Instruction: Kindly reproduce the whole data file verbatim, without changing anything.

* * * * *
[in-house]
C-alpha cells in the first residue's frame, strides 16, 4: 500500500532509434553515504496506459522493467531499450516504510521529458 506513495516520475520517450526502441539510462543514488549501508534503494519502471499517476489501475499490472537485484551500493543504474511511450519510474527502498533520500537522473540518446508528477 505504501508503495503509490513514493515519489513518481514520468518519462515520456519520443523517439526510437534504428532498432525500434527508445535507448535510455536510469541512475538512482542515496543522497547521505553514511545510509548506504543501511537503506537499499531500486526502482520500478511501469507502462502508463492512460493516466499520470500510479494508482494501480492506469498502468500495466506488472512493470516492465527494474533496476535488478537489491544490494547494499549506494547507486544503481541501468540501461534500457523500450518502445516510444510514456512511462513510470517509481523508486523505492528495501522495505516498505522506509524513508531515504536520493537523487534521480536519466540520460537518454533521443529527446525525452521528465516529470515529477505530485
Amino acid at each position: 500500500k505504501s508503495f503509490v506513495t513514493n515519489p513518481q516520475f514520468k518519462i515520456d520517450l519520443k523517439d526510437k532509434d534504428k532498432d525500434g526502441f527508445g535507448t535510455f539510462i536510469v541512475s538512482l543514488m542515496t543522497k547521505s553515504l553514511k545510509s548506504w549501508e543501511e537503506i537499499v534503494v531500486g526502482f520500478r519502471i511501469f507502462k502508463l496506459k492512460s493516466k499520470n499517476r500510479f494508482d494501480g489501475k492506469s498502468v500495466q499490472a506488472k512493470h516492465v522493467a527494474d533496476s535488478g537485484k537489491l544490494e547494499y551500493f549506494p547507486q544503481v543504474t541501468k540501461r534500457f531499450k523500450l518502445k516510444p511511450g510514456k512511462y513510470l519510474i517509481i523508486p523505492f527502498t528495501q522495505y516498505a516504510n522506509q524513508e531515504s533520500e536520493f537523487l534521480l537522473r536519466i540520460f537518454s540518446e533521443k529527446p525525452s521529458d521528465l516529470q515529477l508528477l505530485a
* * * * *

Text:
[in-house]
C-alpha cells in the first residue's frame, strides 16, 4: 500500500532509434553515504496506459522493467531499450516504510521529458 506513495516520475520517450526502441539510462543514488549501508534503494519502471499517476489501475499490472537485484551500493543504474511511450519510474527502498533520500537522473540518446508528477 505504501508503495503509490513514493515519489513518481514520468518519462515520456519520443523517439526510437534504428532498432525500434527508445535507448535510455536510469541512475538512482542515496543522497547521505553514511545510509548506504543501511537503506537499499531500486526502482520500478511501469507502462502508463492512460493516466499520470500510479494508482494501480492506469498502468500495466506488472512493470516492465527494474533496476535488478537489491544490494547494499549506494547507486544503481541501468540501461534500457523500450518502445516510444510514456512511462513510470517509481523508486523505492528495501522495505516498505522506509524513508531515504536520493537523487534521480536519466540520460537518454533521443529527446525525452521528465516529470515529477505530485
Amino acid at each position: 500500500k505504501s508503495f503509490v506513495t513514493n515519489p513518481q516520475f514520468k518519462i515520456d520517450l519520443k523517439d526510437k532509434d534504428k532498432d525500434g526502441f527508445g535507448t535510455f539510462i536510469v541512475s538512482l543514488m542515496t543522497k547521505s553515504l553514511k545510509s548506504w549501508e543501511e537503506i537499499v534503494v531500486g526502482f520500478r519502471i511501469f507502462k502508463l496506459k492512460s493516466k499520470n499517476r500510479f494508482d494501480g489501475k492506469s498502468v500495466q499490472a506488472k512493470h516492465v522493467a527494474d533496476s535488478g537485484k537489491l544490494e547494499y551500493f549506494p547507486q544503481v543504474t541501468k540501461r534500457f531499450k523500450l518502445k516510444p511511450g510514456k512511462y513510470l519510474i517509481i523508486p523505492f527502498t528495501q522495505y516498505a516504510n522506509q524513508e531515504s533520500e536520493f537523487l534521480l537522473r536519466i540520460f537518454s540518446e533521443k529527446p525525452s521529458d521528465l516529470q515529477l508528477l505530485a